WEOS Finger Lakes Public Radio

World Cafe

8PM to 10PM
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Latin Roots: Boogaloo With Joe Bataan

Jun 2, 2016

Joe Bataan was one of the major figures in the rise of boogaloo in New York City in the 1960s. As he tells it, boogaloo — a very danceable combination of R&B and Latin grooves, with lyrics in English — saved Latin music, which Bataan says was in decline in New York.

Bataan, whose many boogaloo hits included "Gypsy Woman," is one of the artists featured in a new documentary called We Like It Like That. Hear him and his 12-piece band perform live at the Prince Theater in Philadelphia.

Car Seat Headrest On World Cafe

Jun 2, 2016

It's only June, but there are critics who have already named Car Seat Headrest's Teens Of Denial their top album of 2016. After recording 11 self-released albums in his bedroom and car (hence his band's name), songwriter Will Toledo has released his first studio album of new songs for Matador Records. It's a deep, personal, honest, sarcastic and relatable look at his post-college life — if Toledo doesn't watch out, he is going to be called the voice of a generation.

Parker Millsap On World Cafe

Jun 1, 2016

Parker Millsap grew up in the small town of Purcell, Okla., where he began singing in the Pentecostal church his parents attended. In 2014, he released his self-titled debut, which was full of songs and characters from his youth and earned him an Americana Emerging Artist of the Year nomination.

Boogarins On World Cafe

May 31, 2016

The Brazilian band Boogarins makes its World Cafe debut with a performance recorded onstage at World Cafe Live and an interview with guitarists Dinho Almeida and Benke Ferraz, who started the band while attending high school in the small central Brazilian city of Goiânia.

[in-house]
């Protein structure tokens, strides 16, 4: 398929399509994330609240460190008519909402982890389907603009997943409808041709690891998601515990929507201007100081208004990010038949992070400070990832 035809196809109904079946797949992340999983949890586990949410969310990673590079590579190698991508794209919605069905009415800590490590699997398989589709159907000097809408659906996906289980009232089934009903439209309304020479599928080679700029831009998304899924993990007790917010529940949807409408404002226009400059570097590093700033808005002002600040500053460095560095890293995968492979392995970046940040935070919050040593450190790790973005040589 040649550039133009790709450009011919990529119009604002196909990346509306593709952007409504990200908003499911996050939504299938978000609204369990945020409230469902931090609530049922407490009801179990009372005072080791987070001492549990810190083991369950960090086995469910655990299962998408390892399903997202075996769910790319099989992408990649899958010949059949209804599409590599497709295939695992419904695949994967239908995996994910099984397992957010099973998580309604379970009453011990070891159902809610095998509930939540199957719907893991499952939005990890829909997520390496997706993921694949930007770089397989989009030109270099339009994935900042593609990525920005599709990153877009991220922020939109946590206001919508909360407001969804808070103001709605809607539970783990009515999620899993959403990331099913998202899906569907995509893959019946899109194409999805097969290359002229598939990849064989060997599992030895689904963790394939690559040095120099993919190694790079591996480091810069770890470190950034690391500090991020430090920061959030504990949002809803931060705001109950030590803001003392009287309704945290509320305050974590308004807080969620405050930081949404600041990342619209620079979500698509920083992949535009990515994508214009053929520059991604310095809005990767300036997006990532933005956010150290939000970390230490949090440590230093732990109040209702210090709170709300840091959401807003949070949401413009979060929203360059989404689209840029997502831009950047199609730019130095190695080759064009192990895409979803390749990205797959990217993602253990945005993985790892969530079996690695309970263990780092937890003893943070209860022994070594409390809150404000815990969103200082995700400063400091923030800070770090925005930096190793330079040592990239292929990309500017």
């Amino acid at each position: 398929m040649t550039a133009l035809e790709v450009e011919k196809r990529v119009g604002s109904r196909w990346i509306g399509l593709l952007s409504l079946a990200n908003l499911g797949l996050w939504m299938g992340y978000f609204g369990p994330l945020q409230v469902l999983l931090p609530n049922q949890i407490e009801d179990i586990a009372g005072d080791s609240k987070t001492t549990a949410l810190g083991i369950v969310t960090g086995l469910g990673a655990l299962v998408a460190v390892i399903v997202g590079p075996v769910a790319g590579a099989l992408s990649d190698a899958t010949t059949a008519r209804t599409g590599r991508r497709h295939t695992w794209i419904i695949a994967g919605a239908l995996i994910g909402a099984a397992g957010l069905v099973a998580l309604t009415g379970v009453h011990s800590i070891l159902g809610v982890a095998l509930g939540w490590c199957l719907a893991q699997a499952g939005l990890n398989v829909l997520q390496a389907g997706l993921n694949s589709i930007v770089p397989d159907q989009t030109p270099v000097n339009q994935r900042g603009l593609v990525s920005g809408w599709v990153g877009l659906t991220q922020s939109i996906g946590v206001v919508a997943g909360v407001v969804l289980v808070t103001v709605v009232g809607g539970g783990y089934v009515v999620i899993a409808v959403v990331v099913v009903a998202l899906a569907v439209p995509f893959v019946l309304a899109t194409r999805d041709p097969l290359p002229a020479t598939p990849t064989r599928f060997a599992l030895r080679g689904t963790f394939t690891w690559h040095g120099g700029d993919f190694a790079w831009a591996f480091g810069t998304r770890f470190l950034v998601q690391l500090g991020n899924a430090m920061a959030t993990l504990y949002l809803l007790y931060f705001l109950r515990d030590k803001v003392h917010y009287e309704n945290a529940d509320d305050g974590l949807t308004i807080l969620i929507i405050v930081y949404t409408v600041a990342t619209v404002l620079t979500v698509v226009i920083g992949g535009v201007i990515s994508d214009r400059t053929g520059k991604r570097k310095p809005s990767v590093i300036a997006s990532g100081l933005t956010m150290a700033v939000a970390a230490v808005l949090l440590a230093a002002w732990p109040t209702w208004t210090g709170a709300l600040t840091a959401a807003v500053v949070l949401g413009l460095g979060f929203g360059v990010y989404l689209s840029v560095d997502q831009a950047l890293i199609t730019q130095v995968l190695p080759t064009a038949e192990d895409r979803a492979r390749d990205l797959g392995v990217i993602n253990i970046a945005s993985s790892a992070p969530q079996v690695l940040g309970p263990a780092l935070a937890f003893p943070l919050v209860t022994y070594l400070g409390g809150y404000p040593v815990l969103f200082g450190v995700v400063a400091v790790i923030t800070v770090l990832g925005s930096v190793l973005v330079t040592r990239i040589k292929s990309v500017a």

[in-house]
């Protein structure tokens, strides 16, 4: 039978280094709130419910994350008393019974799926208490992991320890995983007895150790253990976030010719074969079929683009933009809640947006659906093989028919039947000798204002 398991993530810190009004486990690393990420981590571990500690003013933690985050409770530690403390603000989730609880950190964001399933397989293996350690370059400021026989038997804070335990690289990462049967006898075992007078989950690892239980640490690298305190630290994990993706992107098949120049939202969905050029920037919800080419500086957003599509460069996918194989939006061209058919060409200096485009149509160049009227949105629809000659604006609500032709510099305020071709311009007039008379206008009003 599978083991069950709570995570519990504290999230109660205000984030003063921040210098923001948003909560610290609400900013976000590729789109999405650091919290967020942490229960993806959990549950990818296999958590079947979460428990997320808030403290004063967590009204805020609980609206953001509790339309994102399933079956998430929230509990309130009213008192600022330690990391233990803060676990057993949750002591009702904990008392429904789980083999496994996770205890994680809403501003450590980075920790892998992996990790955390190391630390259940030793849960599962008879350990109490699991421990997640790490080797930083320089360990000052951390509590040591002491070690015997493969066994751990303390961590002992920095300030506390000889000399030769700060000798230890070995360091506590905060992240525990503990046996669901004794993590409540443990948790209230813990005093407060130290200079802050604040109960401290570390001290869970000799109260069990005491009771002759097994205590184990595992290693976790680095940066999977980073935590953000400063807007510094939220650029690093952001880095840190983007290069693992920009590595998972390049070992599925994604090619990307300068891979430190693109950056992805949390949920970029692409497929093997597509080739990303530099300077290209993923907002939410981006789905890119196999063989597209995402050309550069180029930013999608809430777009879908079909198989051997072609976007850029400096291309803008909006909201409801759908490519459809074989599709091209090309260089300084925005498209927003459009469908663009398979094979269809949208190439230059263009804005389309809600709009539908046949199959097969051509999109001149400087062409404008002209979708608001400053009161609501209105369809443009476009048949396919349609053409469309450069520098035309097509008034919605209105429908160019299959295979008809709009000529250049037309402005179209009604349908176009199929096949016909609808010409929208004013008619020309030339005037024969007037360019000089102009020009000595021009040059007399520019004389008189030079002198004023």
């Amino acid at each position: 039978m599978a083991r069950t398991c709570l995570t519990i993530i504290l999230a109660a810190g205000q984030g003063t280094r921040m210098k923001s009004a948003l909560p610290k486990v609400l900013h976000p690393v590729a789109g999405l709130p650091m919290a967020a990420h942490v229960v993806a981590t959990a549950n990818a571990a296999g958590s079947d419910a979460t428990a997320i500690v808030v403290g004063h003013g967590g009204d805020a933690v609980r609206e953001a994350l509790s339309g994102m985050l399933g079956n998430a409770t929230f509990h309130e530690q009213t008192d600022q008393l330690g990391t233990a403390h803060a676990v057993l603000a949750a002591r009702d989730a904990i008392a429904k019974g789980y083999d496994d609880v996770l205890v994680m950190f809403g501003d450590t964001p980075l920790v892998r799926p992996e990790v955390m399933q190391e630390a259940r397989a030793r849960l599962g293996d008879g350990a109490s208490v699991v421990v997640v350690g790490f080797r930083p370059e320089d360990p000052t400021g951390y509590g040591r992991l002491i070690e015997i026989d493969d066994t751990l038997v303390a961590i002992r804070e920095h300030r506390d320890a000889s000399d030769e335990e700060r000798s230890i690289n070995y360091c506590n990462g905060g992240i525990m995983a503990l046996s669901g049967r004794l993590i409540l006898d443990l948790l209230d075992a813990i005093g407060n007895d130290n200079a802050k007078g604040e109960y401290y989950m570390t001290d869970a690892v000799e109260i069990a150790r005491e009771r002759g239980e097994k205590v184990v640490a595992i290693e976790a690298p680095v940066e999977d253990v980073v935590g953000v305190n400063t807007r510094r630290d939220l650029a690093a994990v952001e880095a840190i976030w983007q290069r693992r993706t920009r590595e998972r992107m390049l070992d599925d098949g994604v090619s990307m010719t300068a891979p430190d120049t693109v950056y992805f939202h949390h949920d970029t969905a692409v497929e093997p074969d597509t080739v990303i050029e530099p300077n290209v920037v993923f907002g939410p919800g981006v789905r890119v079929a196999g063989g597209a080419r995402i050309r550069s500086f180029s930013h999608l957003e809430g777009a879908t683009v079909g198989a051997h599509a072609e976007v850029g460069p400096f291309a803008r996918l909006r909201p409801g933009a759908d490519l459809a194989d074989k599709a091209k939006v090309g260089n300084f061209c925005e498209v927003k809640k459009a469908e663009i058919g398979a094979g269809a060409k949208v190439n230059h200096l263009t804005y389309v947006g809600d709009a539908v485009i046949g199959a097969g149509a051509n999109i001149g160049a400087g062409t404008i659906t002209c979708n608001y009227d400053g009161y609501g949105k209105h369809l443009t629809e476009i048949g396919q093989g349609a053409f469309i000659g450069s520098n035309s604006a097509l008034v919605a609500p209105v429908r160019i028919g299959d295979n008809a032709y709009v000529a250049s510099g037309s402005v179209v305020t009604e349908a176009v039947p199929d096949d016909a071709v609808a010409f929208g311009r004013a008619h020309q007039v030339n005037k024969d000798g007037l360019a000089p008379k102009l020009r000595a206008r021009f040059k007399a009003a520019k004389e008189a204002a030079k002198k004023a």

World Cafe Next: Bonnie Bishop

May 30, 2016

Many have discovered Bonnie Bishop through Bonnie Raitt, who recorded Bishop's song "Not Cause I Wanted To" on her latest album, Dig In Deep. But Bishop's own new album, Ain't Who I Was, is a treat in and of itself. Produced by Nashville superproducer Dave Cobb, the album is reminiscent of the sound of Dusty Springfield's classic Dusty In Memphis in the way it straddles the line between soul and country.

While writing for Rolling Stone in the mid-'90s, Rich Cohen got an enviable assignment: basically, to embed himself with The Rolling Stones during their tour behind Voodoo Lounge. It was the start of a relationship that's given Cohen a unique vantage point to write his new Stones history, The Sun & The Moon & The Rolling Stones. Cohen's perspective is also shaped — favorably — by the fact that he didn't grow up with The Rolling Stones' music in the '60s and '70s.

Charles Bradley On World Cafe

May 27, 2016

Charles Bradley isn't exactly reviving soul music — the rest of us are just catching up with how he has always sung. The soul singer, who's originally from Brooklyn, saw James Brown on stage at the Apollo in 1962 and was transfixed.

Quilt On World Cafe

May 26, 2016

The Brooklyn-based band Quilt has really solidified its sound on its new album, Plaza. The band, which was often labeled "psychedelic" when it started in Boston, has written some more straightforward, hooky songs for Plaza.

Songhoy Blues On World Cafe

May 25, 2016

Songhoy Blues started when, displaced from their homes in the north of Mali, members Garba Touré, Oumar Touré and Aliou Touré fled Timbuktu in 2012 and traveled to Bamako, where they decided to form a band to play for fellow refugees. Songhoy Blues' instrumentation — two guitars, bass and drums —represents a younger person's take on more traditional desert-blues bands.